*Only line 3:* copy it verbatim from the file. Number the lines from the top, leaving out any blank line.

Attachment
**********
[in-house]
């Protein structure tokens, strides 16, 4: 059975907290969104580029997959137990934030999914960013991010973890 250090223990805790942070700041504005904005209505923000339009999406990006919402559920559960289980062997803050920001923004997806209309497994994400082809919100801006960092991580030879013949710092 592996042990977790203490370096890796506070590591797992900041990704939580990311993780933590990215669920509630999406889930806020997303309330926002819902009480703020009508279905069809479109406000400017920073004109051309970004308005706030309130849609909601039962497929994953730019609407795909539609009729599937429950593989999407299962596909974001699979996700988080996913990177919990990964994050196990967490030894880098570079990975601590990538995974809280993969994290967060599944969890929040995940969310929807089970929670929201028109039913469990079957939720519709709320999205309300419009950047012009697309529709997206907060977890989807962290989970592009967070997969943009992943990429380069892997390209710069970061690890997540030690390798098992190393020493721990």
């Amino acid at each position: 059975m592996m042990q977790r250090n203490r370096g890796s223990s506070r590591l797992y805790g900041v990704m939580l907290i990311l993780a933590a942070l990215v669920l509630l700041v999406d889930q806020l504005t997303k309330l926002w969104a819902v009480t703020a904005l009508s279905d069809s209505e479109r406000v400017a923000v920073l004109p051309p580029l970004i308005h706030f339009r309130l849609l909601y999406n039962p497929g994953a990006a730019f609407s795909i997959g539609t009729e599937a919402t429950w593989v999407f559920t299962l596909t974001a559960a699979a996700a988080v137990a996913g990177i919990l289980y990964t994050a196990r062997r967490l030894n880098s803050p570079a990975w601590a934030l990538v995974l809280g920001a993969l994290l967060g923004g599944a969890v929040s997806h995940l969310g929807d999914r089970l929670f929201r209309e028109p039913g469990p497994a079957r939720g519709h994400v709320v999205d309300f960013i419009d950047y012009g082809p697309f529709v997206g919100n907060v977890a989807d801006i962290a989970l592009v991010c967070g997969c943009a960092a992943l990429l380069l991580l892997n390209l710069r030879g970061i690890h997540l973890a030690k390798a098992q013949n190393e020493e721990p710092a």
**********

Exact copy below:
């Amino acid at each position: 059975m592996m042990q977790r250090n203490r370096g890796s223990s506070r590591l797992y805790g900041v990704m939580l907290i990311l993780a933590a942070l990215v669920l509630l700041v999406d889930q806020l504005t997303k309330l926002w969104a819902v009480t703020a904005l009508s279905d069809s209505e479109r406000v400017a923000v920073l004109p051309p580029l970004i308005h706030f339009r309130l849609l909601y999406n039962p497929g994953a990006a730019f609407s795909i997959g539609t009729e599937a919402t429950w593989v999407f559920t299962l596909t974001a559960a699979a996700a988080v137990a996913g990177i919990l289980y990964t994050a196990r062997r967490l030894n880098s803050p570079a990975w601590a934030l990538v995974l809280g920001a993969l994290l967060g923004g599944a969890v929040s997806h995940l969310g929807d999914r089970l929670f929201r209309e028109p039913g469990p497994a079957r939720g519709h994400v709320v999205d309300f960013i419009d950047y012009g082809p697309f529709v997206g919100n907060v977890a989807d801006i962290a989970l592009v991010c967070g997969c943009a960092a992943l990429l380069l991580l892997n390209l710069r030879g970061i690890h997540l973890a030690k390798a098992q013949n190393e020493e721990p710092a």